The Northern Ireland government has amended a law which was preventing same-sex couples from converting civil partnerships into marriages, meaning the country now has complete marriage equality. Same-sex couples in Northern Ireland have been allowed to marry since January but the legislation did not extend to civil partnerships. The new law, introduced by minister Robin Walker, was passed on Thursday 22 October and is expected to be enforced from December 7 onwards. There are reportedly over 1,000 LGBTQ+ couples waiting to convert their civil partnerships who will have a three year window to do so after the law is made official.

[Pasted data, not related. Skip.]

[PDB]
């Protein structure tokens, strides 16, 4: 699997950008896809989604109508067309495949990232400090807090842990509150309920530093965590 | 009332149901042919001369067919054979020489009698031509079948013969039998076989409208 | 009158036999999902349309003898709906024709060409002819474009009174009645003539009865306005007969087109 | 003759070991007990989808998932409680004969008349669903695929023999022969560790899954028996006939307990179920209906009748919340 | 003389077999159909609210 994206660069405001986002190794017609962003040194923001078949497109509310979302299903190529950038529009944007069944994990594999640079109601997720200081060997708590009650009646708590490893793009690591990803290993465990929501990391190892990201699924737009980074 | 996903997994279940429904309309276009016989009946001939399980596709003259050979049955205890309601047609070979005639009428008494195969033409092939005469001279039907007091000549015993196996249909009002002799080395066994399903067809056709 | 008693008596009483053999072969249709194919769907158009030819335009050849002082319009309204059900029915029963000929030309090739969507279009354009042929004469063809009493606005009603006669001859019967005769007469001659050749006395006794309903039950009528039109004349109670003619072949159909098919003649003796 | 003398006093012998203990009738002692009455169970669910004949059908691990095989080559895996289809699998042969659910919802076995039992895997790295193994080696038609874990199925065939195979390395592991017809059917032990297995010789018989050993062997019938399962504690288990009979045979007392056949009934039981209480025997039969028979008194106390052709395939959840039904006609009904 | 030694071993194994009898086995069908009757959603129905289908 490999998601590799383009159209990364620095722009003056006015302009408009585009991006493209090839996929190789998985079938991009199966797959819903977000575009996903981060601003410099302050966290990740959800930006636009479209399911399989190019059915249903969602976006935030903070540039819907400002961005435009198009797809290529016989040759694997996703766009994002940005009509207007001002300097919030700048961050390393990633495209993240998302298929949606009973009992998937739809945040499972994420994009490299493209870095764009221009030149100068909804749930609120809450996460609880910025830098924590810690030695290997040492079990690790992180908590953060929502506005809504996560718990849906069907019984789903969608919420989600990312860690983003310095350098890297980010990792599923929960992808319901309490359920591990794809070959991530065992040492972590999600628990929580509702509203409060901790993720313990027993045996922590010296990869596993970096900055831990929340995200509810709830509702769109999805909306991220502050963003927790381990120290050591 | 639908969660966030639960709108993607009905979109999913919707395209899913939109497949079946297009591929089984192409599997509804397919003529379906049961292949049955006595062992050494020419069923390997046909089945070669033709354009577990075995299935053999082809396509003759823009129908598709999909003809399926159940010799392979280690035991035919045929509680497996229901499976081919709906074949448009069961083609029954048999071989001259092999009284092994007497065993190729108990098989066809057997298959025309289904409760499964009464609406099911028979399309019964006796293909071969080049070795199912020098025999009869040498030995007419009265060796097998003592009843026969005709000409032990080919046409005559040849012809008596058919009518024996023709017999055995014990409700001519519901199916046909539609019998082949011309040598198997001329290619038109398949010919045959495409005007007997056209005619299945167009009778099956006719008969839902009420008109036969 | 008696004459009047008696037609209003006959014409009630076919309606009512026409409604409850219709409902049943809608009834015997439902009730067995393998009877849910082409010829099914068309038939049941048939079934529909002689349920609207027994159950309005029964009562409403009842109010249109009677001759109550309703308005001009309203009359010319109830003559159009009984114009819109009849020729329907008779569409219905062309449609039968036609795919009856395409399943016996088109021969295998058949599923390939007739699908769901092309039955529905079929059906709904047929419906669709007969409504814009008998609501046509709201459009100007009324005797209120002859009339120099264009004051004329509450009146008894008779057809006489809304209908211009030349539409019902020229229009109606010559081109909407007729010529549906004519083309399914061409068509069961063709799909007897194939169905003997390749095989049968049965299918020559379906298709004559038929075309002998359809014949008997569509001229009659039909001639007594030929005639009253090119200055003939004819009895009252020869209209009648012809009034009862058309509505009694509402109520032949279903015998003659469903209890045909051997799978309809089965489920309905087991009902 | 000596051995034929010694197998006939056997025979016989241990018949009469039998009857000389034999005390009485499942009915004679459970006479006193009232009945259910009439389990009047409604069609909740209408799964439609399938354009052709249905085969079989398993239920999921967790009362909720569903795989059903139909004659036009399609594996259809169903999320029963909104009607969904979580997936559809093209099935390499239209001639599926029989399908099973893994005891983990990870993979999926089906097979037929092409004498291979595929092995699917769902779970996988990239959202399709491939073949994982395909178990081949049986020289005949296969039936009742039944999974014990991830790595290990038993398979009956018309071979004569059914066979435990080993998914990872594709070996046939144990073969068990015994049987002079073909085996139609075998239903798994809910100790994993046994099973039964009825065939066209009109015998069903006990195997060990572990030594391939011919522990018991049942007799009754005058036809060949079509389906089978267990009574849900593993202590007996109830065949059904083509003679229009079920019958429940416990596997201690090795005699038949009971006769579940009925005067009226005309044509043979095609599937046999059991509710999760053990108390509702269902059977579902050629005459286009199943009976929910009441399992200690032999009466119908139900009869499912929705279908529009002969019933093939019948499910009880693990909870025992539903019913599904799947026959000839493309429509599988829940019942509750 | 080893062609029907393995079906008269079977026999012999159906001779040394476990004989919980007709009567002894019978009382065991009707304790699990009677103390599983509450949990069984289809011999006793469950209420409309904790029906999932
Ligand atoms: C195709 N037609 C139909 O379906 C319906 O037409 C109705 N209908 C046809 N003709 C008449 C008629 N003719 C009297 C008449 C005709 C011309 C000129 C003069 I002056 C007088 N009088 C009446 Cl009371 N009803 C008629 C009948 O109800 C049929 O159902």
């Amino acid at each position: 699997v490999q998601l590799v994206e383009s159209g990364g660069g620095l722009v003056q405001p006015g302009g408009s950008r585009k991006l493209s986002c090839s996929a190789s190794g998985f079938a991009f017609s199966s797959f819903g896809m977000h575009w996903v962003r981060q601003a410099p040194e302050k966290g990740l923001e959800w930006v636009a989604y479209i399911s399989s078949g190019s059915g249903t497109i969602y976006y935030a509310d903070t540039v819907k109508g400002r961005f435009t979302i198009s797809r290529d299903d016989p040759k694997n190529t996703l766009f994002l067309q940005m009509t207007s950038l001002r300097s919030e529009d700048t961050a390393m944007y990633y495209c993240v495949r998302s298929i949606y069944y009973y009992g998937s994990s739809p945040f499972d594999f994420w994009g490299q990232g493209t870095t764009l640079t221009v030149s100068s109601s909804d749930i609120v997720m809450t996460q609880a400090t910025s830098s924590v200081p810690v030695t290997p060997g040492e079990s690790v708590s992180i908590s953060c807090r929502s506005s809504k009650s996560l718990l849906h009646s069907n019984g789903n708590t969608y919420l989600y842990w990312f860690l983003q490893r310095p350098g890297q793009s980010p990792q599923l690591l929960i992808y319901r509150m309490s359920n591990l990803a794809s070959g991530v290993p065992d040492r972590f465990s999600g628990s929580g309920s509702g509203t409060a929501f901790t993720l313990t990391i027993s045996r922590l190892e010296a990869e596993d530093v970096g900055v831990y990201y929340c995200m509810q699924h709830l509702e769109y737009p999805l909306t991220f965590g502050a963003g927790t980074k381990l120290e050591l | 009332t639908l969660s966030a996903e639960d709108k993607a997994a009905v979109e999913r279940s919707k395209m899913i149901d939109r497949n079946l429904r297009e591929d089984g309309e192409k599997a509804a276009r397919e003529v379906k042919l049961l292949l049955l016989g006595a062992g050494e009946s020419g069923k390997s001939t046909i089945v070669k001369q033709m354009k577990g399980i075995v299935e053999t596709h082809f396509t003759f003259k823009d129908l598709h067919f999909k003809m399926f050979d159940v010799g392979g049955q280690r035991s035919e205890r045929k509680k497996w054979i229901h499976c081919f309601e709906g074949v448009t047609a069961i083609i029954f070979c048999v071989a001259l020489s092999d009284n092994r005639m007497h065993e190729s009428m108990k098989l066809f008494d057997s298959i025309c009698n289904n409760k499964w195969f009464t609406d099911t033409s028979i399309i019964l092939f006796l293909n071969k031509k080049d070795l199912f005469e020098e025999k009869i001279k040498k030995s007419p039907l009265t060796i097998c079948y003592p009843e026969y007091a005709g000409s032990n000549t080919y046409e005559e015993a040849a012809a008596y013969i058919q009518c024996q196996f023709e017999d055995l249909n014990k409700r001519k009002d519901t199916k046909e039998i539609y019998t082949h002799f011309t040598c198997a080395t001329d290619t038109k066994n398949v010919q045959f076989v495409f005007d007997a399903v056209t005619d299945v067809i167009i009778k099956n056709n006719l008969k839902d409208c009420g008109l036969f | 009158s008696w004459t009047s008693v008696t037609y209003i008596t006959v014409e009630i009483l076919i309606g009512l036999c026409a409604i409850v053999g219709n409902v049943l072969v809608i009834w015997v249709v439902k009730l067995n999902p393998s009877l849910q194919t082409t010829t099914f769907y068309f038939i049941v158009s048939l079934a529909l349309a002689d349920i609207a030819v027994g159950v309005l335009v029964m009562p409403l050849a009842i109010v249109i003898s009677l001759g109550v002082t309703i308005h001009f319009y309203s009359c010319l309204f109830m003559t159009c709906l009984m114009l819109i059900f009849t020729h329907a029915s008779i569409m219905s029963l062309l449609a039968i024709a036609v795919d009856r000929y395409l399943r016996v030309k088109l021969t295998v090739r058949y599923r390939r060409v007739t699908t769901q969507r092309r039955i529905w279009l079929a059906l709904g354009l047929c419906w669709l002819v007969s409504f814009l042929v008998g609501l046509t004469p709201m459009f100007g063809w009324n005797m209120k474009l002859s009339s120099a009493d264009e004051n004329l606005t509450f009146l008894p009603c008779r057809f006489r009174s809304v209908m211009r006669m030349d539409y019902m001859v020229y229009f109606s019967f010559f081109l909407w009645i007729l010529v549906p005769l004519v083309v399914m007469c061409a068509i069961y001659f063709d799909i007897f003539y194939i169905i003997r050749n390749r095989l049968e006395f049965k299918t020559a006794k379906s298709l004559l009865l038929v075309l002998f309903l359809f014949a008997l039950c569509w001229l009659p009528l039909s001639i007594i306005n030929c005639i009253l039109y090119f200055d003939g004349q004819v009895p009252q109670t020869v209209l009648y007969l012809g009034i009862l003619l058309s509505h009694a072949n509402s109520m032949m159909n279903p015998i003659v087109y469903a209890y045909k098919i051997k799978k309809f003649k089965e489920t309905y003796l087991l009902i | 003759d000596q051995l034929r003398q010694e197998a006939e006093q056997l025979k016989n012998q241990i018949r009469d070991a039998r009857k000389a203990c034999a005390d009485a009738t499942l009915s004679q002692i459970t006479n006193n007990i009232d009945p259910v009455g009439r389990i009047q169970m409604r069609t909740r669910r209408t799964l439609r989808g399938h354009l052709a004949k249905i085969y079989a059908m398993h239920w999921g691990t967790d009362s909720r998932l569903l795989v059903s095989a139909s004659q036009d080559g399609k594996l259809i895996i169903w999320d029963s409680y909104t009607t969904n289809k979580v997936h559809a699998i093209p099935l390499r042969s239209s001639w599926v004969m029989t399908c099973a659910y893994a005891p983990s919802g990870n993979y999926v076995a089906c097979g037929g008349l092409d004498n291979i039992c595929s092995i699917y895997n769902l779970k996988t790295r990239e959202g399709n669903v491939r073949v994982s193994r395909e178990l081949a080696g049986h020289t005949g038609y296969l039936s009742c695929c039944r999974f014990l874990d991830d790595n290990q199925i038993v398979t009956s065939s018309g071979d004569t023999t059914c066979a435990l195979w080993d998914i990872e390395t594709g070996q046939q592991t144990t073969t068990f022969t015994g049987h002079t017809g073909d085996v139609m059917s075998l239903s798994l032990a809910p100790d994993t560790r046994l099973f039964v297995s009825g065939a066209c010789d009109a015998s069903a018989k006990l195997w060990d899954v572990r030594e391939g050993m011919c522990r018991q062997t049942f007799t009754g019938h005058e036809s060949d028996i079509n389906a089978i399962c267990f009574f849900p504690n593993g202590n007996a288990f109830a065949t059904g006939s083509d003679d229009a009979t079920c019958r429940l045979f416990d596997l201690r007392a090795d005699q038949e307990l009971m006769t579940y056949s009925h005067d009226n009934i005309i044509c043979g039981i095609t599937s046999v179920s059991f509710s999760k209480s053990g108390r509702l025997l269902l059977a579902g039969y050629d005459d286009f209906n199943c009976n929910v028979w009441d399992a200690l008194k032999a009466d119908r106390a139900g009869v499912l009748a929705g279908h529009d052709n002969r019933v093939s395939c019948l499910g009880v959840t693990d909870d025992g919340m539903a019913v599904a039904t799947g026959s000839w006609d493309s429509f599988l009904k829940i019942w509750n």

Walker told the BBC: “It is right that all couples in Northern Ireland now have access to the equivalent legal relationships and associated rights, protections and entitlements, as couples living in the rest of the UK, and I am pleased that we have been able to bring forward the necessary regulations to make this possible.”
LGBTQ+ couples and activists in the country are celebrating the change. Patrick Corrigan, director of Amnesty International Northern Ireland, said in a statement: “This law change is the final piece of the jigsaw in bringing marriage equality to Northern Ireland. It’s a huge day of celebration. We fought to change the law so it would cherish all couples and all families equally and now we have achieved that – first with civil marriage, then religious marriage and now finally, with civil partnership conversion.”